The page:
The University of Arkansas developed this popular, reliable variety in 1991. It produces compact vines with multiple branch points that will climb a fence or trellis easily and are resistant to multiple diseases. Arkansas Little Leaf has small leaves that make finding fruit easier and parthenocarpic flowers which produce fruit under stress and without pollinators. It produces 5-inch long fruits that are good for slicing and pickling.
Boston Pickling Cucumber
A classic old pickler, this variety dates back to 1880. While not as rampant as some, it’s still productive, and the blunt-shaped fruits are crisp and mild, ideally sized for pickling.
Roseland Small White Pickling Cucumber
In the early ’70s, Gordon Shronce’s sister Evelyn Allran received seed from a neighbor in the Roseland community near Lincolnton, North Carolina. Southern Exposure introduced Roseland Small White Pickling Cucumbers in 2016. It produces loads of early, blocky white cukes that are excellent sliced or pickled. Gordon likes to pick them at 3 inches or less, but they’re still mild and tender to 7 inches long.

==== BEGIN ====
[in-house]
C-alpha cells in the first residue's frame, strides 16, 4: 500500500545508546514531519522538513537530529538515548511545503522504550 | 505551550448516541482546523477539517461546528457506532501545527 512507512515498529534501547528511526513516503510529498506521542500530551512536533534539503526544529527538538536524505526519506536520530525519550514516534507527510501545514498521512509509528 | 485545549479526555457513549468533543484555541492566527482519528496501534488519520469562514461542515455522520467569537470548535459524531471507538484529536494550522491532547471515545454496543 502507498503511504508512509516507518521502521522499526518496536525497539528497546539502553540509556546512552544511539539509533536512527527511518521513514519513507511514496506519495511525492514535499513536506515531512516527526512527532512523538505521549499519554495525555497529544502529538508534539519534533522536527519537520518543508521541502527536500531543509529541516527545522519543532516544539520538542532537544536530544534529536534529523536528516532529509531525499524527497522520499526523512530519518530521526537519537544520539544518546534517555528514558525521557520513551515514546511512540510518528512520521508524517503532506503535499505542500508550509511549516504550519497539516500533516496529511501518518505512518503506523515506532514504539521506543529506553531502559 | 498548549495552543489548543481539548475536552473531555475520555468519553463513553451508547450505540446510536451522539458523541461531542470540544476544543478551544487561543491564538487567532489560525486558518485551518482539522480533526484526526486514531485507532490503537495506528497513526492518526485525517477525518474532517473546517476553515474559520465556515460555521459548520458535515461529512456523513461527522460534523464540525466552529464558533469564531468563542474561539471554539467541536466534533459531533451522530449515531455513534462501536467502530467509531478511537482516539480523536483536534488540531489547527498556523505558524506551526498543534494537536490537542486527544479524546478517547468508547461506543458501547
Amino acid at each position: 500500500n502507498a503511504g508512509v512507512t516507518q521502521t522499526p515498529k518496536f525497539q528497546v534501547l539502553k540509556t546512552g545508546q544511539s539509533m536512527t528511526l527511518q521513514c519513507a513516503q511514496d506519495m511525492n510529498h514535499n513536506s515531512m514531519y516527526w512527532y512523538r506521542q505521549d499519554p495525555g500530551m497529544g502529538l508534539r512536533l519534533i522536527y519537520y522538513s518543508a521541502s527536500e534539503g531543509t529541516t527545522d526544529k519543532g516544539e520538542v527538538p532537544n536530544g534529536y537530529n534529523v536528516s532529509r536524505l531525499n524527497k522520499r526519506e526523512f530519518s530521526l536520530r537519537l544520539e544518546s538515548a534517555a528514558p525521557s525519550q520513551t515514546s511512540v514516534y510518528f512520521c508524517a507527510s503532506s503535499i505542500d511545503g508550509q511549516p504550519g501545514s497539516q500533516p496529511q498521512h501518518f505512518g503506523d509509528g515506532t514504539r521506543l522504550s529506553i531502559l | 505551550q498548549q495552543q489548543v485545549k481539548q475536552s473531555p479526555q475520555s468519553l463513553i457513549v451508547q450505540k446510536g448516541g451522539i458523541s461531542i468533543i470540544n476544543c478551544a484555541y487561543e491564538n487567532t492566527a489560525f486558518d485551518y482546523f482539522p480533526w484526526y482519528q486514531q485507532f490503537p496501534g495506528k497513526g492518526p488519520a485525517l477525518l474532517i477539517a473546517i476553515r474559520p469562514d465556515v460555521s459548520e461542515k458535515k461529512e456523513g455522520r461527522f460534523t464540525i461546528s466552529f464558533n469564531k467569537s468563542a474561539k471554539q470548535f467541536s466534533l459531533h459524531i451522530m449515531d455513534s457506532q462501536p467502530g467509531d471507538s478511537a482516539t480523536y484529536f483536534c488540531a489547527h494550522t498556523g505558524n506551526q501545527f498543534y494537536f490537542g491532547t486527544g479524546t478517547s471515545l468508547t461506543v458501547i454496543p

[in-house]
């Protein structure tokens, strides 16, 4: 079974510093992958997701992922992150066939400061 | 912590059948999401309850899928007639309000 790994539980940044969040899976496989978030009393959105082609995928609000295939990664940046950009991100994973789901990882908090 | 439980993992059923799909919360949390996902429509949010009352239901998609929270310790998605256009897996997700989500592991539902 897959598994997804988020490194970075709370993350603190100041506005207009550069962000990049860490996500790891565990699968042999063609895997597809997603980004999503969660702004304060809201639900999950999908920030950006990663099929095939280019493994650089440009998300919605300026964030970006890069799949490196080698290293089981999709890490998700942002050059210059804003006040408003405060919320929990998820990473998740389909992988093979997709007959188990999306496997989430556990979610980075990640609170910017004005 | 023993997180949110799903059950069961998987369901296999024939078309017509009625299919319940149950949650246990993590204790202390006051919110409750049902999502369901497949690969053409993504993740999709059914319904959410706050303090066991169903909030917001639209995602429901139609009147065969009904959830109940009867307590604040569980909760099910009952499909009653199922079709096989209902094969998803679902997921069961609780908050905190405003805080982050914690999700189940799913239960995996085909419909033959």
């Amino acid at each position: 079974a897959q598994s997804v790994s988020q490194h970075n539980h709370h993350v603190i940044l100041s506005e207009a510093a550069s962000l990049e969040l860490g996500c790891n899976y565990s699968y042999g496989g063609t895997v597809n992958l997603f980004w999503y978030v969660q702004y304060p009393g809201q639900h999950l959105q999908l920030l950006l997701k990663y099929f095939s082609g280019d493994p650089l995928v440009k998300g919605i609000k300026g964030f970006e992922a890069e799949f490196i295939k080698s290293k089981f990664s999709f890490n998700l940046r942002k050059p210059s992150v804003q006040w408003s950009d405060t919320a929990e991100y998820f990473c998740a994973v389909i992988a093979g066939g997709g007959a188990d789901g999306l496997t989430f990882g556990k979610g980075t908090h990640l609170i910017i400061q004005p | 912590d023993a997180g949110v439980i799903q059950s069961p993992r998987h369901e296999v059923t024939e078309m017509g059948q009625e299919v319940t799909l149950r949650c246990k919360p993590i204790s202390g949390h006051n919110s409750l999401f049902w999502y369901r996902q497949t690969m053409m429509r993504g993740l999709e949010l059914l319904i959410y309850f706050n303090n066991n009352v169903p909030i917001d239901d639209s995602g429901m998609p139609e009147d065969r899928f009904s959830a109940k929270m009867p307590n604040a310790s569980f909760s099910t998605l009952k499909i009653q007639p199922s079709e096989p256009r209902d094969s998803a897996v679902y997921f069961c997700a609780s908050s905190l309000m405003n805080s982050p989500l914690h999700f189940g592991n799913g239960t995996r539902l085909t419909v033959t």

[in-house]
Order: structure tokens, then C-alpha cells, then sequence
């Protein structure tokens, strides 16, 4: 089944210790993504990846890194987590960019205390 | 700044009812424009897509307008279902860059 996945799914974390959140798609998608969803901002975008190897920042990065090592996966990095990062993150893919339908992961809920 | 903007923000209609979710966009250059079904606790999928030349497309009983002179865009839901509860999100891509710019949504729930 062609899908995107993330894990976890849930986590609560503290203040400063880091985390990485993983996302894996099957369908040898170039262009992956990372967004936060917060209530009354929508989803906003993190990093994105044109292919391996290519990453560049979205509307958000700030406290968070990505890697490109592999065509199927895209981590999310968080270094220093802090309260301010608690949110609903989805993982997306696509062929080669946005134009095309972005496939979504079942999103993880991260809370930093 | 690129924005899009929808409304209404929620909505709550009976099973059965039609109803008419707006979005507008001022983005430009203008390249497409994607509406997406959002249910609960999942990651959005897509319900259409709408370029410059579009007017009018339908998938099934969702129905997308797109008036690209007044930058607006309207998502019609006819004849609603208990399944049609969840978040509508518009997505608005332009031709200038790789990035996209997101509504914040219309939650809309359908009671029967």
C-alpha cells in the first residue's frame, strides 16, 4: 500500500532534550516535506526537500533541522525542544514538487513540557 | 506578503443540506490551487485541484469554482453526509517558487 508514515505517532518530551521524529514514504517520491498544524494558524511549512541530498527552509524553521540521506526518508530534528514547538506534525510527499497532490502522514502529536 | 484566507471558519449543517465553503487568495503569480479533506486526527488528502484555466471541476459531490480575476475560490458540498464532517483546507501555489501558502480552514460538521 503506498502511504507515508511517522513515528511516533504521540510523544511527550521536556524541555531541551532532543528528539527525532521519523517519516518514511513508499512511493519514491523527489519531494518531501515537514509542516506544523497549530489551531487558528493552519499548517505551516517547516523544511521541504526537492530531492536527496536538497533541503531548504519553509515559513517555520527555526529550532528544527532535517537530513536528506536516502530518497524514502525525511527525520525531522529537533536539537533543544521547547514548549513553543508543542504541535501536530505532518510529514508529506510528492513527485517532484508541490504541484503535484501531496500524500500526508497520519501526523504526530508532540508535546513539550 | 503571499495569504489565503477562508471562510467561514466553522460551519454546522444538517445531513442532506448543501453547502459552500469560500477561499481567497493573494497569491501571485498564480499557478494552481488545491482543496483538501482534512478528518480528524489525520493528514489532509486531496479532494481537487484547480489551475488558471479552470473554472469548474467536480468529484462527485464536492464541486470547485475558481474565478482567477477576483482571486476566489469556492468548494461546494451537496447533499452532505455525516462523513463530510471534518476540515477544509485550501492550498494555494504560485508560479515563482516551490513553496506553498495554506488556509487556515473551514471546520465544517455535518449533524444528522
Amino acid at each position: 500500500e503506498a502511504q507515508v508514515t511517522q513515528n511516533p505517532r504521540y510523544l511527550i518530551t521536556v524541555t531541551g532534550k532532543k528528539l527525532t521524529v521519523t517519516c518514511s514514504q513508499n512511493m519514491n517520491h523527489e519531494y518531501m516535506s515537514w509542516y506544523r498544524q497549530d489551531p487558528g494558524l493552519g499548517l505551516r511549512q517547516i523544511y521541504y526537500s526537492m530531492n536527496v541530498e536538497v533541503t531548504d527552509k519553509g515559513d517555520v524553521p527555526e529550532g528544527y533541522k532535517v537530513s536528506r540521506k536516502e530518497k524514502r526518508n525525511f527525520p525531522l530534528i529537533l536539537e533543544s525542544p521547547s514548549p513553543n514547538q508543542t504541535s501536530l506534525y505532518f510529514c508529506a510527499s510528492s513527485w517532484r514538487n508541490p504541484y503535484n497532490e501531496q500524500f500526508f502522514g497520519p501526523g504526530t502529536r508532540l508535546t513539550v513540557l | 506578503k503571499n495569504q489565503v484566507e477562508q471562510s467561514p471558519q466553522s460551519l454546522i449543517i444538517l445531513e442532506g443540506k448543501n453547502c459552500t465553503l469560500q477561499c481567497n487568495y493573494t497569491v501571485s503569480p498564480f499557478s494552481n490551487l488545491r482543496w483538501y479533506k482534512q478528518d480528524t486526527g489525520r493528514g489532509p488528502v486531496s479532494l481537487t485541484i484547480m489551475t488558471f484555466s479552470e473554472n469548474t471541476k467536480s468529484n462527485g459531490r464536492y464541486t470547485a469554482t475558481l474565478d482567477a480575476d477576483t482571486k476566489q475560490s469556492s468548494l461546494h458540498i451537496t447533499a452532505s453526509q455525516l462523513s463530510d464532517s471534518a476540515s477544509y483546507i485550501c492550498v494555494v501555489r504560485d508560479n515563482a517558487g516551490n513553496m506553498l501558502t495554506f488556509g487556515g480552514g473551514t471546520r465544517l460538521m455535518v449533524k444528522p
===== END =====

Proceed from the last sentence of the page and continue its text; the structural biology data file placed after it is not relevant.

Homemade Pickles Pickling Cucumber
Homemade Pickles produces medium green fruits with small white spines that are solid and crisp. These vigorous plants were specifically developed for home gardeners and have good disease resistance, including Downy Mildew resistance. They make delicious, robust bite-sized pickles, slices, or large spears.
Mexican Sour Gherkin (Mouse Melon, Sandita)
These tenacious vines bear many 5⁄8 in. x 7⁄8 in. fruits with skin like tiny watermelons. They bear until frost and can be pickled whole for a fund snack or conversation-starting garnish! Immature, they taste like cucumbers; when fully mature, they taste like pickled cucumbers.